Reinventing the Past, But Not the Present

Unless we reinvent the past
we’ll be forever doomed to dwell
upon a stage where we’re the cast
of stories other people tell.

The stories other people tell
about our past are also those
that tend to hold us in their spell
as holy, though we never chose
to be the villains in their story;
so if our choice is liberty,
not paths that others took to glory,
we must create a fantasy
not only about what we are
but also of the dies once cast
by ancestors who never were,
we say, role models for our past.

But wait; there is one major tense,
the present, we can’t reinvent.
However much it makes no sense
we have to give it our consent.

Gershon Hepner
gwhepner@gmail.com

‘The job of the paleontologist is to reinvent the past.
There could be no task more demanding of the scientific imagination.’
John Noble Wilford, NYTBookReview 11/19/2000, reviews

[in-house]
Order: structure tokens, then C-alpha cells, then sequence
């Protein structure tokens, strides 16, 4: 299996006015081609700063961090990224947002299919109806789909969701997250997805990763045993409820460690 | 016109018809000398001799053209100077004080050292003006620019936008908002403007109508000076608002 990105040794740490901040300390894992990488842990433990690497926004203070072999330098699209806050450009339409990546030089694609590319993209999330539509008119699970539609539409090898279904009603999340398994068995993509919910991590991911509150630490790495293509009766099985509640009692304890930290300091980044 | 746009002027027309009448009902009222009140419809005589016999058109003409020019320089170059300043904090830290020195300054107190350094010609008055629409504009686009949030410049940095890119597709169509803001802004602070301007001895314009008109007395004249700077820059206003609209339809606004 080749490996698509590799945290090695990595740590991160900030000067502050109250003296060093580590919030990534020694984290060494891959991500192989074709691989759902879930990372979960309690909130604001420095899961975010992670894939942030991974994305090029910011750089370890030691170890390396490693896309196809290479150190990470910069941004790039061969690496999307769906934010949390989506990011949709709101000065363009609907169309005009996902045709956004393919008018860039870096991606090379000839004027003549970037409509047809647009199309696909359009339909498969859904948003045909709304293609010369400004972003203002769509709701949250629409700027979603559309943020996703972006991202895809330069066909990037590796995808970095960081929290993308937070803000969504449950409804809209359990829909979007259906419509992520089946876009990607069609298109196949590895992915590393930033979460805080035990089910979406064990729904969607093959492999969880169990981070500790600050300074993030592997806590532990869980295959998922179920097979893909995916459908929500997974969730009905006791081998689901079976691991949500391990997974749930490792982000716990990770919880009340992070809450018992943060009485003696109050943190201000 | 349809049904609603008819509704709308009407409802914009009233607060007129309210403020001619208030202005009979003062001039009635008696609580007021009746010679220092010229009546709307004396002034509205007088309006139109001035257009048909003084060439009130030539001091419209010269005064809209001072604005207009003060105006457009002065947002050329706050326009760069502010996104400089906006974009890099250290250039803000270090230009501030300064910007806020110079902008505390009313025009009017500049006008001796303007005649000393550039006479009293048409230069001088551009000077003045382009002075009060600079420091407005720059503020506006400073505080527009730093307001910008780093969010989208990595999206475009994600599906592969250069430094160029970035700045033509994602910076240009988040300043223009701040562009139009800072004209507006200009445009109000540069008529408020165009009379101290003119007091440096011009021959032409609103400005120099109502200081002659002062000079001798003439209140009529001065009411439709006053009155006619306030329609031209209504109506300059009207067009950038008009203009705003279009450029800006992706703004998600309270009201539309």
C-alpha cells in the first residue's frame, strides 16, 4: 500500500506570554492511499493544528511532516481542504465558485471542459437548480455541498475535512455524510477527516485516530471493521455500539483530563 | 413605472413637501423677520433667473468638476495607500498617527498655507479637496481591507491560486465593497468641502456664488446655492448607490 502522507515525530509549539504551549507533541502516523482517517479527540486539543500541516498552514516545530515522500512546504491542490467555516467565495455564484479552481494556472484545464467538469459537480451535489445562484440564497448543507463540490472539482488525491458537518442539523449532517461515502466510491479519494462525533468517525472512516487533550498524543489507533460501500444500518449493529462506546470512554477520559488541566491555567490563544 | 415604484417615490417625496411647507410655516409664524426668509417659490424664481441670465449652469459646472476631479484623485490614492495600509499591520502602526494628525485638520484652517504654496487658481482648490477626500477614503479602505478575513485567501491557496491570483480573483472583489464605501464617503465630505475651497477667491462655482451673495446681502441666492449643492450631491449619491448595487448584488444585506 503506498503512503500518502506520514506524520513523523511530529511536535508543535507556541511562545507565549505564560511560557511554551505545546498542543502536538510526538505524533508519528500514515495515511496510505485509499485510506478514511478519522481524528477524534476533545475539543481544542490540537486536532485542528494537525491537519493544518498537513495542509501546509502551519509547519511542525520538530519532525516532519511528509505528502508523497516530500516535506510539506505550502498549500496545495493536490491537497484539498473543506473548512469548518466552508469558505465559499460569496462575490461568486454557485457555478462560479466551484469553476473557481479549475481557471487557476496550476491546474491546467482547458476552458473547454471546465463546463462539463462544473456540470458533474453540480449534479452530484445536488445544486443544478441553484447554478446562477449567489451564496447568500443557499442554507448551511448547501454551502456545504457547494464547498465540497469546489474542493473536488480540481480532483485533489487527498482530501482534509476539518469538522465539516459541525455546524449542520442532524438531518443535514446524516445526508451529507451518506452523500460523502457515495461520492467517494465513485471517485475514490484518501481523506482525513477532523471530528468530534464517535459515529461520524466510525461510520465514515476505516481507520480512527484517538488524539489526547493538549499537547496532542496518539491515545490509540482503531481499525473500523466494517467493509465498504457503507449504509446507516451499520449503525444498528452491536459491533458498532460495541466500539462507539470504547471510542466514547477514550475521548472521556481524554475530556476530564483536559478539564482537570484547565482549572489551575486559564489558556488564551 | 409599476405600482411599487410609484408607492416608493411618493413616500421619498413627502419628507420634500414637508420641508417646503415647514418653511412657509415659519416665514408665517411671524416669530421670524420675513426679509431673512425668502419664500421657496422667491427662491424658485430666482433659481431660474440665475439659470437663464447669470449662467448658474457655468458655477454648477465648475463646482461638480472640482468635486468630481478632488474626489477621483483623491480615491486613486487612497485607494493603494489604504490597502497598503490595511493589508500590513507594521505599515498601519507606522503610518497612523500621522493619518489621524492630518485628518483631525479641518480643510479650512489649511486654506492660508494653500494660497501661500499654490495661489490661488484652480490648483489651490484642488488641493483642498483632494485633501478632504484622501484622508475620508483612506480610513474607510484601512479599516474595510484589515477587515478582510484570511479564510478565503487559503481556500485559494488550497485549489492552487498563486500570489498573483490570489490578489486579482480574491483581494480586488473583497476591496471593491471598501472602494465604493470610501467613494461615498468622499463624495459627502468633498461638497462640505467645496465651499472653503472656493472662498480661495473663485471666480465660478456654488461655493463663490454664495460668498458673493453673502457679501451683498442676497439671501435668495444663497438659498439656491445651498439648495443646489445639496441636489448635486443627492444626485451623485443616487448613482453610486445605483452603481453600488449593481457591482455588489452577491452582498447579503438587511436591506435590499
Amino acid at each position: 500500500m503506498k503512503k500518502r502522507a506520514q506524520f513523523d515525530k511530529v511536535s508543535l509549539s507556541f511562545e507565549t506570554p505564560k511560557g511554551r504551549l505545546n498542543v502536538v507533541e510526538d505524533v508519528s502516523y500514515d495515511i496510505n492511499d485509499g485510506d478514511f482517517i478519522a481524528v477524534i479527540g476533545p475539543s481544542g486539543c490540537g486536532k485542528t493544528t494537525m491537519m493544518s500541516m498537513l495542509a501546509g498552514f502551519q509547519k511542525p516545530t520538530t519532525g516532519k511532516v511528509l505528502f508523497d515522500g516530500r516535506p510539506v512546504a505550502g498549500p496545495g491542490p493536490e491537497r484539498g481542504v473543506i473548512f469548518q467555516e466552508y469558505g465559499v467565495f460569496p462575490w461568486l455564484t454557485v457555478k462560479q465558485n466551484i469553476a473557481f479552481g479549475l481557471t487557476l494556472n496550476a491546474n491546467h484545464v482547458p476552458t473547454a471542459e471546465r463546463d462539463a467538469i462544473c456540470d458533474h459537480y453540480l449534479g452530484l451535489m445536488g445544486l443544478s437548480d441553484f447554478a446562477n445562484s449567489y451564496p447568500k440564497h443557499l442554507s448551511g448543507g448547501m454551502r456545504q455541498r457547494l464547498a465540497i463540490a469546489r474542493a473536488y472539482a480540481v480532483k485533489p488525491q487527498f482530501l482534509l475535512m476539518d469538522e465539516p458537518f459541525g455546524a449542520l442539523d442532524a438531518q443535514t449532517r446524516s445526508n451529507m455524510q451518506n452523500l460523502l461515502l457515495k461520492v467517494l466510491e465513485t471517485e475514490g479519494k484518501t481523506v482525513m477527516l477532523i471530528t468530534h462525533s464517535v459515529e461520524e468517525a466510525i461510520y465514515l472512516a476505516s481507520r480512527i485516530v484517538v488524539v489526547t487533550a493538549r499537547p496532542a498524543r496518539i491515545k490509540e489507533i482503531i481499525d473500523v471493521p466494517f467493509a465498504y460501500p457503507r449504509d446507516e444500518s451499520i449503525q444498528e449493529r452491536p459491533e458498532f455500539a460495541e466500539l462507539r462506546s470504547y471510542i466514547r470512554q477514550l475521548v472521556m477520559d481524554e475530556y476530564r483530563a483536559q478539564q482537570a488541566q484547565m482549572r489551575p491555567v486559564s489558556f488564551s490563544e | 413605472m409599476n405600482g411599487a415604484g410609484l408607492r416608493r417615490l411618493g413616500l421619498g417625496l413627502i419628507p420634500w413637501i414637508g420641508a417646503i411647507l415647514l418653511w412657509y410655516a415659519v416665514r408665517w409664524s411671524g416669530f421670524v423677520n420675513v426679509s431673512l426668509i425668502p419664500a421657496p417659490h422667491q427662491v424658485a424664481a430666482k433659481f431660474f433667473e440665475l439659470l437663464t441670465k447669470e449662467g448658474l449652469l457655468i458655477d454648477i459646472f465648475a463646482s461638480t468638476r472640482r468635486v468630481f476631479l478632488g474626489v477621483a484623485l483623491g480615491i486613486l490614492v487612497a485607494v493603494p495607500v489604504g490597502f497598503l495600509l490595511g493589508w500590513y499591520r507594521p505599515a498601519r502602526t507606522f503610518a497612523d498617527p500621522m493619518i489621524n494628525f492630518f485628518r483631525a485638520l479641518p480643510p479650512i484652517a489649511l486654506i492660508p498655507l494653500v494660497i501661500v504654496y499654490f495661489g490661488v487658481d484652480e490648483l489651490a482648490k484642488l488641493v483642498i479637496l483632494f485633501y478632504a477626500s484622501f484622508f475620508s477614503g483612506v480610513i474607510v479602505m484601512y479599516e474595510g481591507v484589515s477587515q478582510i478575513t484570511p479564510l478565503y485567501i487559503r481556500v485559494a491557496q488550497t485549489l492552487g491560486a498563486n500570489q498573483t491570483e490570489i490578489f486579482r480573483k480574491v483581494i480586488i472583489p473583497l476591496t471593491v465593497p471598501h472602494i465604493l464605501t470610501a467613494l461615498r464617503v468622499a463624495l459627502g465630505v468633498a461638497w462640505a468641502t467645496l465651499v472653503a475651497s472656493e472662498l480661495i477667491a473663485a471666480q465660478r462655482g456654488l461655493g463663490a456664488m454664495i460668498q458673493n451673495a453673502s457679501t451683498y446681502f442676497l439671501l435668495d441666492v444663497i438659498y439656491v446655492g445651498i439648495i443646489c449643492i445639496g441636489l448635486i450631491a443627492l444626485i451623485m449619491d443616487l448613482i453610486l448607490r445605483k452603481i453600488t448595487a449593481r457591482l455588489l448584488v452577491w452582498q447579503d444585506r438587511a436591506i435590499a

Richard Fortey’s ‘Trilobite! Eyewitness to Evolution’.

About the Author
Gershon Hepner is a poet who has written over 25,000 poems on subjects ranging from music to literature, politics to Torah. He grew up in England and moved to Los Angeles in 1976. Using his varied interests and experiences, he has authored dozens of papers in medical and academic journals, and authored "Legal Friction: Law, Narrative, and Identity Politics in Biblical Israel." He can be reached at gershonhepner@gmail.com.
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